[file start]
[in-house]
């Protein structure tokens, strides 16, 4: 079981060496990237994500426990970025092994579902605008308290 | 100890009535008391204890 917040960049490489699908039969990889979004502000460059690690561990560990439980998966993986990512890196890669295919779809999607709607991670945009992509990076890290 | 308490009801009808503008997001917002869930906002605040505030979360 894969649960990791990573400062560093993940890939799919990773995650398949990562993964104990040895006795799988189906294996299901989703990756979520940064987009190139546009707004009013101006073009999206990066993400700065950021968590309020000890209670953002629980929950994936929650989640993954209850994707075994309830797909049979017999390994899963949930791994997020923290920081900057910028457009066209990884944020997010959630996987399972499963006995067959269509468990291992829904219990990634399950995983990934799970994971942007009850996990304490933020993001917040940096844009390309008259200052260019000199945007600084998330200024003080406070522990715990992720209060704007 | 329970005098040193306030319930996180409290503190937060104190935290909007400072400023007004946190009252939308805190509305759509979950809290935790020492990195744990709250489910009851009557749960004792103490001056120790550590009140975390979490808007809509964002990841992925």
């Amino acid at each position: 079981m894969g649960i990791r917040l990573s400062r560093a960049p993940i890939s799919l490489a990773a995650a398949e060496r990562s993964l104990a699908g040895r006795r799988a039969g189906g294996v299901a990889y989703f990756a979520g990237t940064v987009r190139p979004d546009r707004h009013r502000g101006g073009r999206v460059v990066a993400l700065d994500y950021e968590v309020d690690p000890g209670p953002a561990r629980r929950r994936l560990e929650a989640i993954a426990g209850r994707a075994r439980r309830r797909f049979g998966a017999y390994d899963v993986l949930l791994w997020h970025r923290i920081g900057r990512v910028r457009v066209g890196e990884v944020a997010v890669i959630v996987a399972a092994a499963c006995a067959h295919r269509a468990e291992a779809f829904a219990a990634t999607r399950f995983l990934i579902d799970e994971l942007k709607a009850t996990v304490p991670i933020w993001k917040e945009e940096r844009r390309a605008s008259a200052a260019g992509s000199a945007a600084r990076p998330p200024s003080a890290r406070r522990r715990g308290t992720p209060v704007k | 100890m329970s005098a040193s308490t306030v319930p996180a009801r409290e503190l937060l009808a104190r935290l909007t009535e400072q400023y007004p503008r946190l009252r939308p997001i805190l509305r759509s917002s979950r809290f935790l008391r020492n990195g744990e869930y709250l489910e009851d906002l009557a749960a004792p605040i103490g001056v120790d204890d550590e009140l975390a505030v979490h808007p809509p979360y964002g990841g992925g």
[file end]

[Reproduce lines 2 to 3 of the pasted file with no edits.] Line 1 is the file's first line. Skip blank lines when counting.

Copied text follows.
């Protein structure tokens, strides 16, 4: 079981060496990237994500426990970025092994579902605008308290 | 100890009535008391204890 917040960049490489699908039969990889979004502000460059690690561990560990439980998966993986990512890196890669295919779809999607709607991670945009992509990076890290 | 308490009801009808503008997001917002869930906002605040505030979360 894969649960990791990573400062560093993940890939799919990773995650398949990562993964104990040895006795799988189906294996299901989703990756979520940064987009190139546009707004009013101006073009999206990066993400700065950021968590309020000890209670953002629980929950994936929650989640993954209850994707075994309830797909049979017999390994899963949930791994997020923290920081900057910028457009066209990884944020997010959630996987399972499963006995067959269509468990291992829904219990990634399950995983990934799970994971942007009850996990304490933020993001917040940096844009390309008259200052260019000199945007600084998330200024003080406070522990715990992720209060704007 | 329970005098040193306030319930996180409290503190937060104190935290909007400072400023007004946190009252939308805190509305759509979950809290935790020492990195744990709250489910009851009557749960004792103490001056120790550590009140975390979490808007809509964002990841992925």
């Amino acid at each position: 079981m894969g649960i990791r917040l990573s400062r560093a960049p993940i890939s799919l490489a990773a995650a398949e060496r990562s993964l104990a699908g040895r006795r799988a039969g189906g294996v299901a990889y989703f990756a979520g990237t940064v987009r190139p979004d546009r707004h009013r502000g101006g073009r999206v460059v990066a993400l700065d994500y950021e968590v309020d690690p000890g209670p953002a561990r629980r929950r994936l560990e929650a989640i993954a426990g209850r994707a075994r439980r309830r797909f049979g998966a017999y390994d899963v993986l949930l791994w997020h970025r923290i920081g900057r990512v910028r457009v066209g890196e990884v944020a997010v890669i959630v996987a399972a092994a499963c006995a067959h295919r269509a468990e291992a779809f829904a219990a990634t999607r399950f995983l990934i579902d799970e994971l942007k709607a009850t996990v304490p991670i933020w993001k917040e945009e940096r844009r390309a605008s008259a200052a260019g992509s000199a945007a600084r990076p998330p200024s003080a890290r406070r522990r715990g308290t992720p209060v704007k | 100890m329970s005098a040193s308490t306030v319930p996180a009801r409290e503190l937060l009808a104190r935290l909007t009535e400072q400023y007004p503008r946190l009252r939308p997001i805190l509305r759509s917002s979950r809290f935790l008391r020492n990195g744990e869930y709250l489910e009851d906002l009557a749960a004792p605040i103490g001056v120790d204890d550590e009140l975390a505030v979490h808007p809509p979360y964002g990841g992925g």